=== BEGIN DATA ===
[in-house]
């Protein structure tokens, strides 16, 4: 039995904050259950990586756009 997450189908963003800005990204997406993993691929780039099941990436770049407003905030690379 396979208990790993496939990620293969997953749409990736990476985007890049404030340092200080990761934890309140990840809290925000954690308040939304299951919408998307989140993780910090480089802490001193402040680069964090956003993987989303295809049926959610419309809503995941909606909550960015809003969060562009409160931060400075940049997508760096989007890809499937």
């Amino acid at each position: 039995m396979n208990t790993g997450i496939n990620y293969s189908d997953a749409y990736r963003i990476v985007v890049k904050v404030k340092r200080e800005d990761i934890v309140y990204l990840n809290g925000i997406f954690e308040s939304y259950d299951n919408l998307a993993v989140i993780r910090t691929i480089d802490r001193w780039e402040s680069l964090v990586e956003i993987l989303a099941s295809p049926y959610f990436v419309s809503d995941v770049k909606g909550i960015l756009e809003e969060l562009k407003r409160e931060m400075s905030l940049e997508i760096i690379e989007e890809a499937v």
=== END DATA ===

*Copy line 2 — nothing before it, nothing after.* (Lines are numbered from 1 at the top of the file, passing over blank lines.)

């Protein structure tokens, strides 16, 4: 039995904050259950990586756009 997450189908963003800005990204997406993993691929780039099941990436770049407003905030690379 396979208990790993496939990620293969997953749409990736990476985007890049404030340092200080990761934890309140990840809290925000954690308040939304299951919408998307989140993780910090480089802490001193402040680069964090956003993987989303295809049926959610419309809503995941909606909550960015809003969060562009409160931060400075940049997508760096989007890809499937």